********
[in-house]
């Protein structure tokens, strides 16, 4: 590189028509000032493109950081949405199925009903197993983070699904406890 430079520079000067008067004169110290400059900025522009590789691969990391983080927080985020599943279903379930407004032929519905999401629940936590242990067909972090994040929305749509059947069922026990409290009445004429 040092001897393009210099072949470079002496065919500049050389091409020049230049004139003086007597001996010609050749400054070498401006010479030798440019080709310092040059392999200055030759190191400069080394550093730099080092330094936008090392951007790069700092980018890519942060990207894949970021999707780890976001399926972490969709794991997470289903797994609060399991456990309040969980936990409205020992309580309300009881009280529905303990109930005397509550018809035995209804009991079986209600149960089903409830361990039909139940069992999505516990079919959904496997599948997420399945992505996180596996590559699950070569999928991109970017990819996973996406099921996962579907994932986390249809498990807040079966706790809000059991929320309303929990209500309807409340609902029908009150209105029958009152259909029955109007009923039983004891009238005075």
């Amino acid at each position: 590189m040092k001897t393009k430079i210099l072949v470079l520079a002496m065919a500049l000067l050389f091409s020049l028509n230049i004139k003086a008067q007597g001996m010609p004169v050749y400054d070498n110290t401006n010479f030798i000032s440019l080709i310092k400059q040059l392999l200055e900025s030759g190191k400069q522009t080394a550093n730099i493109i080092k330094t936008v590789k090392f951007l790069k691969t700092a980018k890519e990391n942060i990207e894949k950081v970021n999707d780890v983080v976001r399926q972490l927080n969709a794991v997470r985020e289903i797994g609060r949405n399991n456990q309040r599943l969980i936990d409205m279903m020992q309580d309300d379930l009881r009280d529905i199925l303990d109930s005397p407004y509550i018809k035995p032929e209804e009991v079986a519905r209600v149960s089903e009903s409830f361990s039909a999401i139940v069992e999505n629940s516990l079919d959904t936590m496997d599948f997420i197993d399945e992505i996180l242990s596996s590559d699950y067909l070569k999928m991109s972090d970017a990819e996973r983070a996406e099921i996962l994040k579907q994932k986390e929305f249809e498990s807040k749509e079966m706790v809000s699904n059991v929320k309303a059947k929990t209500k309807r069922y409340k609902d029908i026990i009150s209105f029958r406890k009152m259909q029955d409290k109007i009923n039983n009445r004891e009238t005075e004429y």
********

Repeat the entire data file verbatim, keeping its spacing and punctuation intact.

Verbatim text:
[in-house]
């Protein structure tokens, strides 16, 4: 590189028509000032493109950081949405199925009903197993983070699904406890 430079520079000067008067004169110290400059900025522009590789691969990391983080927080985020599943279903379930407004032929519905999401629940936590242990067909972090994040929305749509059947069922026990409290009445004429 040092001897393009210099072949470079002496065919500049050389091409020049230049004139003086007597001996010609050749400054070498401006010479030798440019080709310092040059392999200055030759190191400069080394550093730099080092330094936008090392951007790069700092980018890519942060990207894949970021999707780890976001399926972490969709794991997470289903797994609060399991456990309040969980936990409205020992309580309300009881009280529905303990109930005397509550018809035995209804009991079986209600149960089903409830361990039909139940069992999505516990079919959904496997599948997420399945992505996180596996590559699950070569999928991109970017990819996973996406099921996962579907994932986390249809498990807040079966706790809000059991929320309303929990209500309807409340609902029908009150209105029958009152259909029955109007009923039983004891009238005075």
């Amino acid at each position: 590189m040092k001897t393009k430079i210099l072949v470079l520079a002496m065919a500049l000067l050389f091409s020049l028509n230049i004139k003086a008067q007597g001996m010609p004169v050749y400054d070498n110290t401006n010479f030798i000032s440019l080709i310092k400059q040059l392999l200055e900025s030759g190191k400069q522009t080394a550093n730099i493109i080092k330094t936008v590789k090392f951007l790069k691969t700092a980018k890519e990391n942060i990207e894949k950081v970021n999707d780890v983080v976001r399926q972490l927080n969709a794991v997470r985020e289903i797994g609060r949405n399991n456990q309040r599943l969980i936990d409205m279903m020992q309580d309300d379930l009881r009280d529905i199925l303990d109930s005397p407004y509550i018809k035995p032929e209804e009991v079986a519905r209600v149960s089903e009903s409830f361990s039909a999401i139940v069992e999505n629940s516990l079919d959904t936590m496997d599948f997420i197993d399945e992505i996180l242990s596996s590559d699950y067909l070569k999928m991109s972090d970017a990819e996973r983070a996406e099921i996962l994040k579907q994932k986390e929305f249809e498990s807040k749509e079966m706790v809000s699904n059991v929320k309303a059947k929990t209500k309807r069922y409340k609902d029908i026990i009150s209105f029958r406890k009152m259909q029955d409290k109007i009923n039983n009445r004891e009238t005075e004429y």